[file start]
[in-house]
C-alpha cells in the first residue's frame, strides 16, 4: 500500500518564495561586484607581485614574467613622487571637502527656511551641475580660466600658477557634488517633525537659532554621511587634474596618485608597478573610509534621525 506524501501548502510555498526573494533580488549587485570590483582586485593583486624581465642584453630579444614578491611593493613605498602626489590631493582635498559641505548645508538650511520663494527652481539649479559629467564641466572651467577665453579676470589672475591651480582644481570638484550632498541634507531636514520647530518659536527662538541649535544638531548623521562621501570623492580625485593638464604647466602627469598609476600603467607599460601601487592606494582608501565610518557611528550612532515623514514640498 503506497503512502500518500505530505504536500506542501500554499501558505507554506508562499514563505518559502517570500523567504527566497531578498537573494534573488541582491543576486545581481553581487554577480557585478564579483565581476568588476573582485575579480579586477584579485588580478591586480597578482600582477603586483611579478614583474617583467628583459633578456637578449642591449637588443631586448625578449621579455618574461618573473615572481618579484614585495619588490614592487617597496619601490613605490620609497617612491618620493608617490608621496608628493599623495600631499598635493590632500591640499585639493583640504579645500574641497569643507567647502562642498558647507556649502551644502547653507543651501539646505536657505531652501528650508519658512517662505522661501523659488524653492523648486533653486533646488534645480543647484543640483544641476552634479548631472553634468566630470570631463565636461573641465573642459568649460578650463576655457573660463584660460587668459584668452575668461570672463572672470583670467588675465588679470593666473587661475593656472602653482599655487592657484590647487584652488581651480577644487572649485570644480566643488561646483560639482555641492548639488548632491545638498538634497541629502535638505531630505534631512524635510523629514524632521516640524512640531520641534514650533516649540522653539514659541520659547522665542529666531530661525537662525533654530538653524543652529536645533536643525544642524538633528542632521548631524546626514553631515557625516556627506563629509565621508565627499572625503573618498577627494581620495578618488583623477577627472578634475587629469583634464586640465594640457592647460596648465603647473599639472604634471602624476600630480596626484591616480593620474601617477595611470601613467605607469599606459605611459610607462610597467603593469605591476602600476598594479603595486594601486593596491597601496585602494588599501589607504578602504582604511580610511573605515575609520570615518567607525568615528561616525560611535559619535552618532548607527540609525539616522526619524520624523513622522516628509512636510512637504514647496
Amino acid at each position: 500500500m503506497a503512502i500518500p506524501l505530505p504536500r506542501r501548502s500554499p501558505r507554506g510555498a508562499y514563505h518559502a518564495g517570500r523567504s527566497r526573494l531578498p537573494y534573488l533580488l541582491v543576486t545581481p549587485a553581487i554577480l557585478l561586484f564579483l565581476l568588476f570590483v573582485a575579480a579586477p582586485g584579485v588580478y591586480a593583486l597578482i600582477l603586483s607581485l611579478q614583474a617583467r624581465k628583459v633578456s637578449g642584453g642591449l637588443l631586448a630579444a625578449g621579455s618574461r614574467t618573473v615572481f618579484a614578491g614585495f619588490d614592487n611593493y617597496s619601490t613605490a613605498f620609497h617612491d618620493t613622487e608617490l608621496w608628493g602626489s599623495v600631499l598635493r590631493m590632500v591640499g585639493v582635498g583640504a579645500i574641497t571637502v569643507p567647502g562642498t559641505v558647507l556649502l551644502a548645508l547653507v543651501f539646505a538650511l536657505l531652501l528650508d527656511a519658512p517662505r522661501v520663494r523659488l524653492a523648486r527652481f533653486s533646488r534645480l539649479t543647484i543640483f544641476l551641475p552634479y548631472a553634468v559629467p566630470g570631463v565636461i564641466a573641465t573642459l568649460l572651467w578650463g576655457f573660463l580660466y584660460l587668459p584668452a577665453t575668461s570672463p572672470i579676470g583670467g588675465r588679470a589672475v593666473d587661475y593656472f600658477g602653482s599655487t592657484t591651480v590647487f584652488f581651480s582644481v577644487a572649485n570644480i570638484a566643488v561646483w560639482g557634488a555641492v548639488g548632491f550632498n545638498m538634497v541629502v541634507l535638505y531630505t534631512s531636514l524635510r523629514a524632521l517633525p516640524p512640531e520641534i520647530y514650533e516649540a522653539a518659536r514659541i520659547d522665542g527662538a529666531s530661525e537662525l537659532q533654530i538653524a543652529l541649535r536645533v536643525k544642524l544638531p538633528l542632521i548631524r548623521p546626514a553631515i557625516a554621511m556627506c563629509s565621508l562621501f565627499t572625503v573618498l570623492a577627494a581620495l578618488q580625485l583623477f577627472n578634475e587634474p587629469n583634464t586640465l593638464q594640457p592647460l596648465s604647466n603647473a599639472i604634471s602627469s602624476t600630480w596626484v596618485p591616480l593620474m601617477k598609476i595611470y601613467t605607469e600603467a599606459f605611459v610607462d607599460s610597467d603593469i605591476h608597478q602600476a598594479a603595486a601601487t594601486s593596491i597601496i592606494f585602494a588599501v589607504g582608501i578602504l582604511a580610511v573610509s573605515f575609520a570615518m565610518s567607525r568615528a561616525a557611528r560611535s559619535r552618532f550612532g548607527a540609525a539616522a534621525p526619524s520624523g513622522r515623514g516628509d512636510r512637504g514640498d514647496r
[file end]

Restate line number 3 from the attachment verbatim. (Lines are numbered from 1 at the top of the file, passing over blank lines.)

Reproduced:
Amino acid at each position: 500500500m503506497a503512502i500518500p506524501l505530505p504536500r506542501r501548502s500554499p501558505r507554506g510555498a508562499y514563505h518559502a518564495g517570500r523567504s527566497r526573494l531578498p537573494y534573488l533580488l541582491v543576486t545581481p549587485a553581487i554577480l557585478l561586484f564579483l565581476l568588476f570590483v573582485a575579480a579586477p582586485g584579485v588580478y591586480a593583486l597578482i600582477l603586483s607581485l611579478q614583474a617583467r624581465k628583459v633578456s637578449g642584453g642591449l637588443l631586448a630579444a625578449g621579455s618574461r614574467t618573473v615572481f618579484a614578491g614585495f619588490d614592487n611593493y617597496s619601490t613605490a613605498f620609497h617612491d618620493t613622487e608617490l608621496w608628493g602626489s599623495v600631499l598635493r590631493m590632500v591640499g585639493v582635498g583640504a579645500i574641497t571637502v569643507p567647502g562642498t559641505v558647507l556649502l551644502a548645508l547653507v543651501f539646505a538650511l536657505l531652501l528650508d527656511a519658512p517662505r522661501v520663494r523659488l524653492a523648486r527652481f533653486s533646488r534645480l539649479t543647484i543640483f544641476l551641475p552634479y548631472a553634468v559629467p566630470g570631463v565636461i564641466a573641465t573642459l568649460l572651467w578650463g576655457f573660463l580660466y584660460l587668459p584668452a577665453t575668461s570672463p572672470i579676470g583670467g588675465r588679470a589672475v593666473d587661475y593656472f600658477g602653482s599655487t592657484t591651480v590647487f584652488f581651480s582644481v577644487a572649485n570644480i570638484a566643488v561646483w560639482g557634488a555641492v548639488g548632491f550632498n545638498m538634497v541629502v541634507l535638505y531630505t534631512s531636514l524635510r523629514a524632521l517633525p516640524p512640531e520641534i520647530y514650533e516649540a522653539a518659536r514659541i520659547d522665542g527662538a529666531s530661525e537662525l537659532q533654530i538653524a543652529l541649535r536645533v536643525k544642524l544638531p538633528l542632521i548631524r548623521p546626514a553631515i557625516a554621511m556627506c563629509s565621508l562621501f565627499t572625503v573618498l570623492a577627494a581620495l578618488q580625485l583623477f577627472n578634475e587634474p587629469n583634464t586640465l593638464q594640457p592647460l596648465s604647466n603647473a599639472i604634471s602627469s602624476t600630480w596626484v596618485p591616480l593620474m601617477k598609476i595611470y601613467t605607469e600603467a599606459f605611459v610607462d607599460s610597467d603593469i605591476h608597478q602600476a598594479a603595486a601601487t594601486s593596491i597601496i592606494f585602494a588599501v589607504g582608501i578602504l582604511a580610511v573610509s573605515f575609520a570615518m565610518s567607525r568615528a561616525a557611528r560611535s559619535r552618532f550612532g548607527a540609525a539616522a534621525p526619524s520624523g513622522r515623514g516628509d512636510r512637504g514640498d514647496r